Figure 7: Shared location of VM when it is created
When we click finish, the wizard will convert the source VM into a template which can be used to create as many VMs as required of the same configuration. We are going to use the same template in the release definition to create VM whenever a release is deployed by the RM service.
Linking SCVMM to TFS
Now that the template is ready, we need to link SCVMM to our TFS so that it can use SCVMM to create VM at an appropriate place in the release. To link these two entities, TFS 2015 provides creating a Service Endpoint for SCVMM. To create such a service endpoint, we should go to the Team Project administration page and select Services tab. On that tab on the left-hand side, we can see various existing service end points and a green + sign to add a new service endpoint. If the SCVMM service endpoint does not already exist, we will click on that green + sign and select SCVMM from the drop down that appears.
Figure 8: Creating the Service End Point
To create a SCVMM Service Endpoint, we have to provide a unique name, name of the SCVMM Server and credentials of user with administrative privileges.
Figure 9: Providing the details for SCVMM Service Endpoint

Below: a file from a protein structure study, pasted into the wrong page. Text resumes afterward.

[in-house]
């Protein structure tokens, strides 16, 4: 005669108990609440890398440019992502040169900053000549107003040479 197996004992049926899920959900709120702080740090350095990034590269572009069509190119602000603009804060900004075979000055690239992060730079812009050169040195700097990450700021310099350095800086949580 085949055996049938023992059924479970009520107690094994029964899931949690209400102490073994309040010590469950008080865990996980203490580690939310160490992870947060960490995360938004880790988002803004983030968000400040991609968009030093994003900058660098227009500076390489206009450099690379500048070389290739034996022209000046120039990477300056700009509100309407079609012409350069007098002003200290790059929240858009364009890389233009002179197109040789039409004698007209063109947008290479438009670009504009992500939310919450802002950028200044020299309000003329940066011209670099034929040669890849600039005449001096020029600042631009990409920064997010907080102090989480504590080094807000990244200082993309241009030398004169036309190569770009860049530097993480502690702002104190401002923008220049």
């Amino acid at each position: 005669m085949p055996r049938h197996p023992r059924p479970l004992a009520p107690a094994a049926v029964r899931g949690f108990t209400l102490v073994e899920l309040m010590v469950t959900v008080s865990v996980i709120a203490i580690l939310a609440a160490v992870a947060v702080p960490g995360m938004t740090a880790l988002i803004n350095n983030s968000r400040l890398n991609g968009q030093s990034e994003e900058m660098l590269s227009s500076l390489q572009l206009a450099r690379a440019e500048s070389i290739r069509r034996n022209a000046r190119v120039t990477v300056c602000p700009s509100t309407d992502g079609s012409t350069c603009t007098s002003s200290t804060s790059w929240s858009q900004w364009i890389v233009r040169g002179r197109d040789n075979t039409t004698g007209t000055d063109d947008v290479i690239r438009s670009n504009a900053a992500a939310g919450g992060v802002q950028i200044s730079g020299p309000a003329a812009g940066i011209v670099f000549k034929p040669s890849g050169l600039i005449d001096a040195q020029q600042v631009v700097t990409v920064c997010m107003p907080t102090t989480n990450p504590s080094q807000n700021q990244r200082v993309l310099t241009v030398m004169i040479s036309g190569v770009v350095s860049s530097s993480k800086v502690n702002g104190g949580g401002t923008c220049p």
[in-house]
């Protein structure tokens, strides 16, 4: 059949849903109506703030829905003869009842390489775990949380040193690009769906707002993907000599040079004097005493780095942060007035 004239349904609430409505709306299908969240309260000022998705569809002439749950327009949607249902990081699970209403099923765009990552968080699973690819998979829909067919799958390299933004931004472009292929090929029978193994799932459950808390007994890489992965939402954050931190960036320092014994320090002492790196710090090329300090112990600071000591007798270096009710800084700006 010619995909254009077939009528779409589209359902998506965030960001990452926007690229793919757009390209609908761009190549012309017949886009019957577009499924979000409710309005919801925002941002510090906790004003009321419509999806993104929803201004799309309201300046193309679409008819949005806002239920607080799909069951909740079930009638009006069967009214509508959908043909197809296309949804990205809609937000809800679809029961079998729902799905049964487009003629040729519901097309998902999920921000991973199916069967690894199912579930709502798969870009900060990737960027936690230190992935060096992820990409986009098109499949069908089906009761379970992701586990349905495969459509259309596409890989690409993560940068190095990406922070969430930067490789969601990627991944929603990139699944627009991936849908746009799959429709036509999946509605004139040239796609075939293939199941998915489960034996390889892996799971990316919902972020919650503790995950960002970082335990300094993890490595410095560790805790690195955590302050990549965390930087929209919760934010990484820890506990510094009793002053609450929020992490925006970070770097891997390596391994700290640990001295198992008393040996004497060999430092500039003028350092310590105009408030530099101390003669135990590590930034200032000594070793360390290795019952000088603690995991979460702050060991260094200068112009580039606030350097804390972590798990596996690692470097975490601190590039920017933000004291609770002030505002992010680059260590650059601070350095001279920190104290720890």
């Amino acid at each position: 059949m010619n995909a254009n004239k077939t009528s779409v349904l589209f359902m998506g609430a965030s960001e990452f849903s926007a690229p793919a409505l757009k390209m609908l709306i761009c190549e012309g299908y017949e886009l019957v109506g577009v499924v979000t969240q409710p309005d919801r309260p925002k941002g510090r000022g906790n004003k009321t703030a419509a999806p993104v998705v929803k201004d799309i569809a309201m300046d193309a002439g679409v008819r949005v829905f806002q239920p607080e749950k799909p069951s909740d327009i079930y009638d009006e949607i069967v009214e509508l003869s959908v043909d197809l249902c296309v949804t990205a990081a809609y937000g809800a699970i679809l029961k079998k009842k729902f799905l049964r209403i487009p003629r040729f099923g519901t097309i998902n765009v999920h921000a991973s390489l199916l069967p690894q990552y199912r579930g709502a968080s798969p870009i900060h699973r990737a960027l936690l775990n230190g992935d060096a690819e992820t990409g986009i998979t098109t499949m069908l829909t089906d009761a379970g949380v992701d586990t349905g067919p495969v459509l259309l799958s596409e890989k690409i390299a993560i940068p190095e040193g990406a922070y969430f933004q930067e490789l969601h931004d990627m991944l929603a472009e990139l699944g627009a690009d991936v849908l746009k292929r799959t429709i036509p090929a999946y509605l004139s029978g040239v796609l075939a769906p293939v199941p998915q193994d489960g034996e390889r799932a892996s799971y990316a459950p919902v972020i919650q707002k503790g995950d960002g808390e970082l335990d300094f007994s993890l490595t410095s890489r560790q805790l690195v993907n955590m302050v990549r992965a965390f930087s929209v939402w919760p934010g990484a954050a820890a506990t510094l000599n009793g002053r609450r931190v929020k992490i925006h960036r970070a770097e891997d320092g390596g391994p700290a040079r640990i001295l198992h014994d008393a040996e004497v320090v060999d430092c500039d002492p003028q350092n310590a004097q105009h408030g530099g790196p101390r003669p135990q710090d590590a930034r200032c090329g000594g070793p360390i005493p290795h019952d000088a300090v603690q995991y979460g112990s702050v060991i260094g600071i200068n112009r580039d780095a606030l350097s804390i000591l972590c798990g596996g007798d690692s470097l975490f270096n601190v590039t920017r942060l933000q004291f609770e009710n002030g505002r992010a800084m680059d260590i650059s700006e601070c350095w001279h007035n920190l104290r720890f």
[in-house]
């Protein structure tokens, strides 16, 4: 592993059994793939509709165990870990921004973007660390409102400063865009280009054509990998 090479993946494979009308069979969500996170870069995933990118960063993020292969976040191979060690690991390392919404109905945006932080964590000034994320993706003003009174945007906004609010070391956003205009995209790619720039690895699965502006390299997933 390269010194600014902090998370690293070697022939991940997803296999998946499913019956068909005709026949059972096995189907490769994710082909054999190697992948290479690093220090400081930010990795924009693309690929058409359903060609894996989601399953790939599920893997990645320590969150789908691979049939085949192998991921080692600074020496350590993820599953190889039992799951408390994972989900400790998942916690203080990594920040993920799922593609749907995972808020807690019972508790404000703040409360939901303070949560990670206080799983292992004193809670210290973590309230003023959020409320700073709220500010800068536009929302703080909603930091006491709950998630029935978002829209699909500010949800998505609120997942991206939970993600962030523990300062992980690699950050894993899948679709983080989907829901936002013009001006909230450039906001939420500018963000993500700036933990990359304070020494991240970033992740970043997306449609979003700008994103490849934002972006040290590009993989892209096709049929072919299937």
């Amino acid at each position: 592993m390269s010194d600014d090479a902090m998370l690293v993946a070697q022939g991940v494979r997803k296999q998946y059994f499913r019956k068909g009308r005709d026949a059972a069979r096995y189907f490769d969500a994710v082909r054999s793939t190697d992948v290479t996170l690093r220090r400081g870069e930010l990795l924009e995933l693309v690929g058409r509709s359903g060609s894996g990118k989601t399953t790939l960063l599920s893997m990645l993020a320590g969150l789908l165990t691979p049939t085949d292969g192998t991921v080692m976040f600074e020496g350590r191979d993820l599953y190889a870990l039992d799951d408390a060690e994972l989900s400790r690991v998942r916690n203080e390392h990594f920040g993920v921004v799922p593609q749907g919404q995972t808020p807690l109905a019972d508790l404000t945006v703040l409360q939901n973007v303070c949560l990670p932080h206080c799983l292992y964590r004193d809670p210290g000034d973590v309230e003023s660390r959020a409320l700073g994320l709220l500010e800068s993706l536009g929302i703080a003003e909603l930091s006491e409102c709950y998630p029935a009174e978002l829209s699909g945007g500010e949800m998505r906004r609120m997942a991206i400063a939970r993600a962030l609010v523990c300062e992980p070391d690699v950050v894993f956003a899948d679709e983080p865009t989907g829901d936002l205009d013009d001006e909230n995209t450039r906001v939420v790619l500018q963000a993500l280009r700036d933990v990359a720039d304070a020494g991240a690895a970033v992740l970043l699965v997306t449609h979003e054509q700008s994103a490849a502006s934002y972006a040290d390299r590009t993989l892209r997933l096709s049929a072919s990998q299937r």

Install SCVMM Integration Extension
This created service endpoint will be used by the SCVMM Integration Extension that is available from Visual Studio Marketplace (https://marketplace.visualstudio.com). To get that extension installed on TFS, click on the Marketplace icon on the TFS Team Web access page and select Browse Extensions. If you do not find the SCVMM Integration extension, then click on Access Now. From the VSTS section, search for SCVMM and select the SCVMM Integration extension and download it on your machine.
Figure 10: SCVMM Integration extension on Visual Studio Marketplace
What gets downloaded is a file named ms-vscs-rm.scvmmapp-0.0.11.vsix.
After this step, open the page http://:8080/tfs/_gallery/manage to see the installed extensions.
Figure 11: Extensions available on our TFS